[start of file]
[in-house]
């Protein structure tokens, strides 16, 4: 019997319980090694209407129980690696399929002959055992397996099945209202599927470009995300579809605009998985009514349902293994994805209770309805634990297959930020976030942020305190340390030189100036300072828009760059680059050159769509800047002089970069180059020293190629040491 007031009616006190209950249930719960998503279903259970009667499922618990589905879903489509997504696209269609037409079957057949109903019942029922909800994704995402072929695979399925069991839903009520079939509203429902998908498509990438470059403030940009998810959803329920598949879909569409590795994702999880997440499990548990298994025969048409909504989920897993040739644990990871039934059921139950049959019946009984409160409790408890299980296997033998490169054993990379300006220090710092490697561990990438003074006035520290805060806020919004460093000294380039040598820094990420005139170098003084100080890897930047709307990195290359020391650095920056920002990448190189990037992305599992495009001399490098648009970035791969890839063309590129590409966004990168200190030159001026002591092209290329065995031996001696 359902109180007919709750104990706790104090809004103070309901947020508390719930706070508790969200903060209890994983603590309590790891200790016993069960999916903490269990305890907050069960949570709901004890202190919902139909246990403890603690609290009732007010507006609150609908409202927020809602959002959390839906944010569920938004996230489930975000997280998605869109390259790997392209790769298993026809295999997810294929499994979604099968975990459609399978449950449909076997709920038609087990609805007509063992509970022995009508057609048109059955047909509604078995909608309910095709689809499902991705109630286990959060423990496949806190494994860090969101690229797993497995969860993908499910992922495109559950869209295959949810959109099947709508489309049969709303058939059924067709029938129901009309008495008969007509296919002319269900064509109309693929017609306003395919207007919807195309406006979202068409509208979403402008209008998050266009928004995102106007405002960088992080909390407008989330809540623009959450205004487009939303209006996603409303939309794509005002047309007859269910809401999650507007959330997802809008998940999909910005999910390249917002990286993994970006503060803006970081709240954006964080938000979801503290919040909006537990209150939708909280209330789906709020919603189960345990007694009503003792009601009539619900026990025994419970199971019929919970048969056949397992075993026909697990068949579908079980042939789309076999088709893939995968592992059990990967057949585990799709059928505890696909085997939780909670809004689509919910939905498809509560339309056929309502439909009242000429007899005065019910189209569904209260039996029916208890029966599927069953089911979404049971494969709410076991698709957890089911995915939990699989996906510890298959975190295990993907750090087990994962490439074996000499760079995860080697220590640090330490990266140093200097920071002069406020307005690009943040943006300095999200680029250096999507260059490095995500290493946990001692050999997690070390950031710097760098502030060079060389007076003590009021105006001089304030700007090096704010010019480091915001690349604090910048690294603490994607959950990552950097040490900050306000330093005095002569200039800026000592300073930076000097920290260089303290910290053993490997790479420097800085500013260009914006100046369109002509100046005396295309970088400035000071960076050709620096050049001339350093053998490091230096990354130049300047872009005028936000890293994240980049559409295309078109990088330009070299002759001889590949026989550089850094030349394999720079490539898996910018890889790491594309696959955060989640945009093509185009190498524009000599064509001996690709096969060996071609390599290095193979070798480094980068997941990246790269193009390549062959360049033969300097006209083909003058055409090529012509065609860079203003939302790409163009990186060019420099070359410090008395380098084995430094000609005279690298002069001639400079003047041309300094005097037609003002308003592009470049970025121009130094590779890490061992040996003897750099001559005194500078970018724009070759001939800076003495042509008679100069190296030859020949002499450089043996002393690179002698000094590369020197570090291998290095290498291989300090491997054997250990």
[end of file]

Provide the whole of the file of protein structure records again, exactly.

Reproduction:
[in-house]
């Protein structure tokens, strides 16, 4: 019997319980090694209407129980690696399929002959055992397996099945209202599927470009995300579809605009998985009514349902293994994805209770309805634990297959930020976030942020305190340390030189100036300072828009760059680059050159769509800047002089970069180059020293190629040491 007031009616006190209950249930719960998503279903259970009667499922618990589905879903489509997504696209269609037409079957057949109903019942029922909800994704995402072929695979399925069991839903009520079939509203429902998908498509990438470059403030940009998810959803329920598949879909569409590795994702999880997440499990548990298994025969048409909504989920897993040739644990990871039934059921139950049959019946009984409160409790408890299980296997033998490169054993990379300006220090710092490697561990990438003074006035520290805060806020919004460093000294380039040598820094990420005139170098003084100080890897930047709307990195290359020391650095920056920002990448190189990037992305599992495009001399490098648009970035791969890839063309590129590409966004990168200190030159001026002591092209290329065995031996001696 359902109180007919709750104990706790104090809004103070309901947020508390719930706070508790969200903060209890994983603590309590790891200790016993069960999916903490269990305890907050069960949570709901004890202190919902139909246990403890603690609290009732007010507006609150609908409202927020809602959002959390839906944010569920938004996230489930975000997280998605869109390259790997392209790769298993026809295999997810294929499994979604099968975990459609399978449950449909076997709920038609087990609805007509063992509970022995009508057609048109059955047909509604078995909608309910095709689809499902991705109630286990959060423990496949806190494994860090969101690229797993497995969860993908499910992922495109559950869209295959949810959109099947709508489309049969709303058939059924067709029938129901009309008495008969007509296919002319269900064509109309693929017609306003395919207007919807195309406006979202068409509208979403402008209008998050266009928004995102106007405002960088992080909390407008989330809540623009959450205004487009939303209006996603409303939309794509005002047309007859269910809401999650507007959330997802809008998940999909910005999910390249917002990286993994970006503060803006970081709240954006964080938000979801503290919040909006537990209150939708909280209330789906709020919603189960345990007694009503003792009601009539619900026990025994419970199971019929919970048969056949397992075993026909697990068949579908079980042939789309076999088709893939995968592992059990990967057949585990799709059928505890696909085997939780909670809004689509919910939905498809509560339309056929309502439909009242000429007899005065019910189209569904209260039996029916208890029966599927069953089911979404049971494969709410076991698709957890089911995915939990699989996906510890298959975190295990993907750090087990994962490439074996000499760079995860080697220590640090330490990266140093200097920071002069406020307005690009943040943006300095999200680029250096999507260059490095995500290493946990001692050999997690070390950031710097760098502030060079060389007076003590009021105006001089304030700007090096704010010019480091915001690349604090910048690294603490994607959950990552950097040490900050306000330093005095002569200039800026000592300073930076000097920290260089303290910290053993490997790479420097800085500013260009914006100046369109002509100046005396295309970088400035000071960076050709620096050049001339350093053998490091230096990354130049300047872009005028936000890293994240980049559409295309078109990088330009070299002759001889590949026989550089850094030349394999720079490539898996910018890889790491594309696959955060989640945009093509185009190498524009000599064509001996690709096969060996071609390599290095193979070798480094980068997941990246790269193009390549062959360049033969300097006209083909003058055409090529012509065609860079203003939302790409163009990186060019420099070359410090008395380098084995430094000609005279690298002069001639400079003047041309300094005097037609003002308003592009470049970025121009130094590779890490061992040996003897750099001559005194500078970018724009070759001939800076003495042509008679100069190296030859020949002499450089043996002393690179002698000094590369020197570090291998290095290498291989300090491997054997250990």